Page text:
Japanese government’s violations of the ‘Comfort Women’ deal (KAFC)

February 2, 2016   By Phyllis Kim

Just in case you are still wondering if the “deal” struck between the Japanese government and the Korean government is viable, please consider the following facts PROVING that the Japanese government NEVER had any intention to ADMIT its guilt in the first place. (These things only include the denials that came AFTER the Dec. 28 deal)

1. On Dec. 28, 2015, the same day when the deal was struck, the wife of Prime Minister Shinzo Abe visited Yasukuni Shrine – a slap in the face of the victims.
Yasukuni Shrine is where 14 Class-A War criminals are revered as national heroes, and this includes SHEISHIRO ITAGAKI, then Minister of War who was responsible for creating and maintaining the system of military sexual slavery during WWII.
2. On Jan. 18, 2016, merely three weeks after the deal was struck, Prime Minister Shinzo Abe DENIED in front of Japanese Diet that the victims were “forced” into the system of sexual slavery.  Foreign Minister Kishida also DENIED that it was a “slavery” and ACCUSED western media for disseminating this wrong information.  Abe and Kishida are hellbent to “correct” this “wrong perception” in the international community.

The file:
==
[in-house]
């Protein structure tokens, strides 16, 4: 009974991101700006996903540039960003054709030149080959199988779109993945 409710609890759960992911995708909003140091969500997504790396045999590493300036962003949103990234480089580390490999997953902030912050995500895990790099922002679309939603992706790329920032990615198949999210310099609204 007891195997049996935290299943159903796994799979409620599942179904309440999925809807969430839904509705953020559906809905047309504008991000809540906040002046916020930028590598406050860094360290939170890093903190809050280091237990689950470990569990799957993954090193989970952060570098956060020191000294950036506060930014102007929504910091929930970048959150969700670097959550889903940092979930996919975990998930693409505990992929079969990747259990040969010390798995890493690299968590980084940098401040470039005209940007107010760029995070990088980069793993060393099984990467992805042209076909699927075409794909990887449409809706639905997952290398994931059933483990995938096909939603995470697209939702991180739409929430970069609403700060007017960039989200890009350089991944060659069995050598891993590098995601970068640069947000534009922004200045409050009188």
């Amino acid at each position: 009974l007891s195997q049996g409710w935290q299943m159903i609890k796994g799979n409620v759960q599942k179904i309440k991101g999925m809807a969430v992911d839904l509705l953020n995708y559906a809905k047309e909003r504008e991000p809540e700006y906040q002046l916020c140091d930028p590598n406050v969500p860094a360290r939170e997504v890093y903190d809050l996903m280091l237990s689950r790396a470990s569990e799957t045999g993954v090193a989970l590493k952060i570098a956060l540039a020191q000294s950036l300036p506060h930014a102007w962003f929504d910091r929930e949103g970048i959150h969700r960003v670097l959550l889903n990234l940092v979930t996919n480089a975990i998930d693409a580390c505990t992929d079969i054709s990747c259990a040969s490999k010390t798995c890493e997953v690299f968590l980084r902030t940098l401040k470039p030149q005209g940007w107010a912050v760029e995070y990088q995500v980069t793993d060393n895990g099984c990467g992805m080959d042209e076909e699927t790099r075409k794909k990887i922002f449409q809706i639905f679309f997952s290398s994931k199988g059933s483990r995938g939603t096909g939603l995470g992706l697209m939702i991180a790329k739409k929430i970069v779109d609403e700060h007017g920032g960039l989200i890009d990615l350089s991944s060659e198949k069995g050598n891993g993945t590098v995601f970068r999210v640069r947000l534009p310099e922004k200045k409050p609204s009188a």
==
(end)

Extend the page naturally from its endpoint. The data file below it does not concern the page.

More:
3. On Jan. 25, 2016, Japanese ruling party, LDP, passed a resolution that demands removal of the Peace Monument in front of the Japanese embassy in Seoul.  Attempts to remove (and sabotage efforts to build more) memorials that are dedicated to the victims of Japanese military sexual slavery is a clear attempt to deny and erase the history.

4. According to the Asahi Shimbun, in a recent report to a UN panel, Japan again DENIED that the Imperial Japanese Army or wartime government “forcibly seized” women into military brothels.

“(The) ‘forceful taking away’ of comfort women by the military and government authorities could not be confirmed in any way of the documents that the government of Japan was able to identify,” Tokyo told the UN Convention of the Elimination of all Formes of Discrimination Against Women (CEDAW) in Geneva.

Alexis Dudden, a professor and an expert in East Asian history at University of Connecticut, said in a recent email interview that, “Like the UN, the US Gov, and the rest of the international community, the ROK side used – and uses – the term “sexual slavery”. By definition this means “coercion” whether or not any paper pieces of evidence ordering the round up and torture of the victims is ever discovered.”

She also noted that “Thus, what we are witnessing is beyond destroying the Dec. 28 understanding; it is proof positive that the current Japanese administration is openly flaunting the international community as well as the thousands of Japanese researchers and activists whose work has proven the substance of state-sponsored militarized sexual slavery (including pieces of paper evidence involving trafficking victims across international borders on military transport ships).”

5. Shortly after we launched our campaign to support California Department of Education in its decision to include ‘Comfort Women’ history in the 10th grade world history textbook in California (www.comfortwomenpetition.org), two Change.org petitions (petition 1 and petition 2) appeared to deny and revise the ‘Comfort Women’ history.

Now, who says it is a deal?

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